Western carmakers are increasingly adapting their cars for the Chinese market: BMW, for example, will launch a new long-wheelbase version of its ever-popular 3 series, especially for the China market where many cars are chauffeur driven. Chinese carmakers like Geely, Great Wall and SAIC – the three strongest – are working hard to enter the middle to upper segments of the market, and many are launching sports utility vehicles to capture a trend toward more individualistic purchases by younger buyers. “But they are always running a little bit late,” says Mr Paur.

Ivo Naumann, head of Alix Partners in Shanghai, says: “The product still has to improve to be really on par with international brands.

“At the end of the day, I think it’s a question of scale. None of the independent Chinese carmakers has a scale that could truly compete with large global carmakers,” he adds, noting that even Geely – which also owns Volvo – produces less than 1m cars a year while the global market leaders produce several multiples of that.

Meanwhile, prevailing winds increasingly favour global carmakers, analysts say. As China gets richer, car buyers often want to upgrade to foreign models, and as the first big wave of car buyers replaces their first car, many are increasingly willing to pay for foreign reliability, not to mention resale value. Even Beijing’s decision to force foreign carmakers to create indigenous joint venture brands could cannibalise demand for independent Chinese brands, says Bill Russo of Synergistics consultancy, who is also a former head of Chrysler in China.

Kevin Wale, head of GM in China, told the Financial Times: “It’s tough to establish a global reputation … and once you have done that it tends not to go away
“The Japanese and Koreans built up global reputations but it took them 20 or 30 or 40 years – and that still did not erode the global advantage of those that existed before. I think our reputation [in China] will last for an incredibly long time.”

GM Sees Presidential Prestige Boosting Cadillac in China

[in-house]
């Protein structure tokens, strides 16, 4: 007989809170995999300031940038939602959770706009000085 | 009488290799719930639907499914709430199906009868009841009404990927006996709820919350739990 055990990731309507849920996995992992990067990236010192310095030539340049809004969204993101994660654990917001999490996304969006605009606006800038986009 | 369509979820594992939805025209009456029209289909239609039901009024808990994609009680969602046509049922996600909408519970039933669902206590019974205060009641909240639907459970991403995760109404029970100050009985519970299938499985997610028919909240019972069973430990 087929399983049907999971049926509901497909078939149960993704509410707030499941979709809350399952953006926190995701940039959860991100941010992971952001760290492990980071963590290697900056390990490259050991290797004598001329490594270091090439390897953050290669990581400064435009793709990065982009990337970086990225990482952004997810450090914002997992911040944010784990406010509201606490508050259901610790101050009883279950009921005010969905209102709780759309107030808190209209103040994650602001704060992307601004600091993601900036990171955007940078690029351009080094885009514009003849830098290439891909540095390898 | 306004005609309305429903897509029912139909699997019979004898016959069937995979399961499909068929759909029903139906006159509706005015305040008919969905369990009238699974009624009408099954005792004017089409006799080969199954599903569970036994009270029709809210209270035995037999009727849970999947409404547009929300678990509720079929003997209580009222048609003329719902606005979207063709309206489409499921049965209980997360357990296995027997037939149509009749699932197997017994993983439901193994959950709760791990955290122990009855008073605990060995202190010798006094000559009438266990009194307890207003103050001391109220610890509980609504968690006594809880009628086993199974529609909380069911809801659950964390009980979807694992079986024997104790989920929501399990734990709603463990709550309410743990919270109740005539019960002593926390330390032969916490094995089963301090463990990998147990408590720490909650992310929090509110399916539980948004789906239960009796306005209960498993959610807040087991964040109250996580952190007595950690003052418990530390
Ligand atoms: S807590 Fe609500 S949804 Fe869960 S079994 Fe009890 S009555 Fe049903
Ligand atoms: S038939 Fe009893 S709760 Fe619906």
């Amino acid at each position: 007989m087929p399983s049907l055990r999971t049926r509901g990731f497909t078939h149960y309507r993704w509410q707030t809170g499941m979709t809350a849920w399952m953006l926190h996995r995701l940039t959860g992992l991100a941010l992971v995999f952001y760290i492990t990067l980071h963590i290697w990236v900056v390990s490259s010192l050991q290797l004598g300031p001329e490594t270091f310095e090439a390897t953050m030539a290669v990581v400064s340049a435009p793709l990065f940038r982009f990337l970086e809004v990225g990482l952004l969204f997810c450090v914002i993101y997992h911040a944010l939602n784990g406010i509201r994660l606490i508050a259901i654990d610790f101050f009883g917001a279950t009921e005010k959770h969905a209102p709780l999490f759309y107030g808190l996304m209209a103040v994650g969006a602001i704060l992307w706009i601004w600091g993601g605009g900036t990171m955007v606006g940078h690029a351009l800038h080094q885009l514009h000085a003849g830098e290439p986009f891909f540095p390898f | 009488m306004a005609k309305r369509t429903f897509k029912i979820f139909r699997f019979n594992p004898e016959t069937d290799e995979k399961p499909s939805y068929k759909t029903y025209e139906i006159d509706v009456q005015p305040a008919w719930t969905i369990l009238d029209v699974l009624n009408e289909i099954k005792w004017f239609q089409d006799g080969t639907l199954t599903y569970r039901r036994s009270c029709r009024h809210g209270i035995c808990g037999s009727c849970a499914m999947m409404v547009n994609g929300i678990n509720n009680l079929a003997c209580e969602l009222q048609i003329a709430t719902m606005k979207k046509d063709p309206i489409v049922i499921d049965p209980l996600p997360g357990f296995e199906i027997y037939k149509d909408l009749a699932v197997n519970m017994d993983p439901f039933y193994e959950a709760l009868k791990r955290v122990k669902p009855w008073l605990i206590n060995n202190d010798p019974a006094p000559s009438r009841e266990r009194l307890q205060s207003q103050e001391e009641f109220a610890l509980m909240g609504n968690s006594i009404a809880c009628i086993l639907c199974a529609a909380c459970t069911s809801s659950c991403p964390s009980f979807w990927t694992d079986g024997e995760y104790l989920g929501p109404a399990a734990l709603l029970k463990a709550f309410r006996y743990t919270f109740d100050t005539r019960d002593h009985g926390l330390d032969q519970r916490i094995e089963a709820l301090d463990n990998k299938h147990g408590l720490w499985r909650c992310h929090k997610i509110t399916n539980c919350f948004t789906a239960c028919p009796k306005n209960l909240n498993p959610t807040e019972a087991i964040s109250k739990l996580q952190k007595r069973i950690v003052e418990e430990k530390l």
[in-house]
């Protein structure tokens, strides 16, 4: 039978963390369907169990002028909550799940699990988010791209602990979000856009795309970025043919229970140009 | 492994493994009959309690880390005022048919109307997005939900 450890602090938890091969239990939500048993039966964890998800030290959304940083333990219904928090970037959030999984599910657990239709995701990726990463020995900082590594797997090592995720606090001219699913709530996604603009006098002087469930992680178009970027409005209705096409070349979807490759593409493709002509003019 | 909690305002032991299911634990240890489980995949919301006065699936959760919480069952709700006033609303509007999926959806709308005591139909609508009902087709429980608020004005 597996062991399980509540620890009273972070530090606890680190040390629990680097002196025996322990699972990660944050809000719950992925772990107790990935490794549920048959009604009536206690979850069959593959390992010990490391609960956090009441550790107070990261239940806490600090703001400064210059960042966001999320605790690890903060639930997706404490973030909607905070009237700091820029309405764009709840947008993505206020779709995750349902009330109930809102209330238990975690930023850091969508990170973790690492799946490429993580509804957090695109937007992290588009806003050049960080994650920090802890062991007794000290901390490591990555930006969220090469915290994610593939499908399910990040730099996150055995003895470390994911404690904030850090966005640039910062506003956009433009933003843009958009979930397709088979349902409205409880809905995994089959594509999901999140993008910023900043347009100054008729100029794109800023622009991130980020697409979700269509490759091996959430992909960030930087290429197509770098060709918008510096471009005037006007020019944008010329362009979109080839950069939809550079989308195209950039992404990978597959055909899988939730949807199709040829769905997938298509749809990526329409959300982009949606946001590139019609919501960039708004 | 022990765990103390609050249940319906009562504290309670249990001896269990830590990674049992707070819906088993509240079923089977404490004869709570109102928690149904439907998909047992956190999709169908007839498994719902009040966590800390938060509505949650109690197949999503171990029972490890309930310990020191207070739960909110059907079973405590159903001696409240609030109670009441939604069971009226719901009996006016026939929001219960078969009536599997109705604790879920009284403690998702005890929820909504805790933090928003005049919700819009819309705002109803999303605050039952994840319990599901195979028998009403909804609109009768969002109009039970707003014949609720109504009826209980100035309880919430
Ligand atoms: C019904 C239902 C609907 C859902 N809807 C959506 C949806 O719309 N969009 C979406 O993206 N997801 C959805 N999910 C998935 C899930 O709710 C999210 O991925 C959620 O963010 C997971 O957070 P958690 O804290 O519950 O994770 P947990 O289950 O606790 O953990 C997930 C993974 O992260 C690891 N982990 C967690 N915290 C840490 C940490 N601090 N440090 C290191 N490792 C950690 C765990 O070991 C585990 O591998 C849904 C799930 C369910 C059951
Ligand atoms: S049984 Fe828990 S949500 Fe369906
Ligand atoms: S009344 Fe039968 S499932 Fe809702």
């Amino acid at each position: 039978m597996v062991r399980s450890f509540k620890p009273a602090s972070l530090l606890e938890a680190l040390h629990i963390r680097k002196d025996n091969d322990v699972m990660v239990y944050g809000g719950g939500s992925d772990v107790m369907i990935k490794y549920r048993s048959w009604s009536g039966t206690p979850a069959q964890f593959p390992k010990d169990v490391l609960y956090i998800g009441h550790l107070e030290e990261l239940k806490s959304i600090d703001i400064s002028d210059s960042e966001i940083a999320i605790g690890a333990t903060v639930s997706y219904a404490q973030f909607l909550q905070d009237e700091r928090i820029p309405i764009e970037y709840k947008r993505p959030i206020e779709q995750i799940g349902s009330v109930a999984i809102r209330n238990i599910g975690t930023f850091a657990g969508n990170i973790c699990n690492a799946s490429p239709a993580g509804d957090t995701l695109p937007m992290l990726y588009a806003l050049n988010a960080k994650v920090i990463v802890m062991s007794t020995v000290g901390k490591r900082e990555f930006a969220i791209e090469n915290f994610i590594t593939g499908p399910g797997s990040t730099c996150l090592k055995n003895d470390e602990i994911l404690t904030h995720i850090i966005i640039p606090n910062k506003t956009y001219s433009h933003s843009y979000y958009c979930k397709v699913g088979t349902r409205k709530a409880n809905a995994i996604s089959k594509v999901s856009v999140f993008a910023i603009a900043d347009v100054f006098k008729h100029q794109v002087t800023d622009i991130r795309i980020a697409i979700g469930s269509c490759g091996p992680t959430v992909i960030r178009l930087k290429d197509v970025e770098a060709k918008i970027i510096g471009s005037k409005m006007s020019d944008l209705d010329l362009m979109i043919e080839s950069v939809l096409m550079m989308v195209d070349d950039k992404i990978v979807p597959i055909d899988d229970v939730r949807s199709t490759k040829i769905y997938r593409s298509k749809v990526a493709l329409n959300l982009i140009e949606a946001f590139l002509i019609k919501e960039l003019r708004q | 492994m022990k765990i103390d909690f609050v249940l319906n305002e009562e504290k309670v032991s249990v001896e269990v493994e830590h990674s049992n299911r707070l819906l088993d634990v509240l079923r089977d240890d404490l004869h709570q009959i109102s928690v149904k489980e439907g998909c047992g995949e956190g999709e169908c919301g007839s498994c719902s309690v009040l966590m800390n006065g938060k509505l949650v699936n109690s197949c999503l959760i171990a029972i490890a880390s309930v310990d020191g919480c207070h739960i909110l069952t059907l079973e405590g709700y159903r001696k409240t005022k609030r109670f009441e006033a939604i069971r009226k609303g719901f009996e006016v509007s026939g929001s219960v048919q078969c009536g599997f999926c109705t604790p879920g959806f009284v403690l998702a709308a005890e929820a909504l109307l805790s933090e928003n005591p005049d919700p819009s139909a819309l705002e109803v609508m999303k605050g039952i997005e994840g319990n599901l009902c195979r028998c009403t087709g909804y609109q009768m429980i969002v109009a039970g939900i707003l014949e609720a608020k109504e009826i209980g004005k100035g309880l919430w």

Bloomberg News, April 23, 2012

GM Sees Cadillac Chasing Audi in China With U.S. Prestige
As General Motors Co. (GM) executives celebrated the opening of a special pavilion in Beijing to woo luxury customers away from Audi, a subtle message about the brand stood on display: a scale model of Cadillac’s U.S. presidential limousine.
GM is betting Cadillac’s 110-year heritage, including its role as the president’s car, can help sell the brand in China, where sales are a 10th of market leader Volkswagen AG (VOW)’s Audi and German luxury brands dominate the premium segment.
The U.S. automaker, a year after reclaiming global sales leadership, is preparing a renewed Cadillac push in China with plans to introduce new products, increase local production and expand sales outlets as it aims to boost sales in the country at least fivefold to match U.S. deliveries by 2020. Narrowing the gap against Audi can help keep GM ahead of VW.
“Chinese may or may not like America, but they definitely like the power that’s associated with America,” said Michael Dunne, a Jakarta-based industry analyst and author. “They admire, respect and like power and America is the world’s leading superpower, so owning an American car offers an opportunity to be part of that.”
The Cadillac push in China, where the automaker mostly sells Chevrolet, Buick and Wuling models, is part of Chief Executive Officer Dan Akerson’s effort to raise profit margins and develop Cadillac as a top global brand to hedge against the risk of declining sales of high-profit trucks.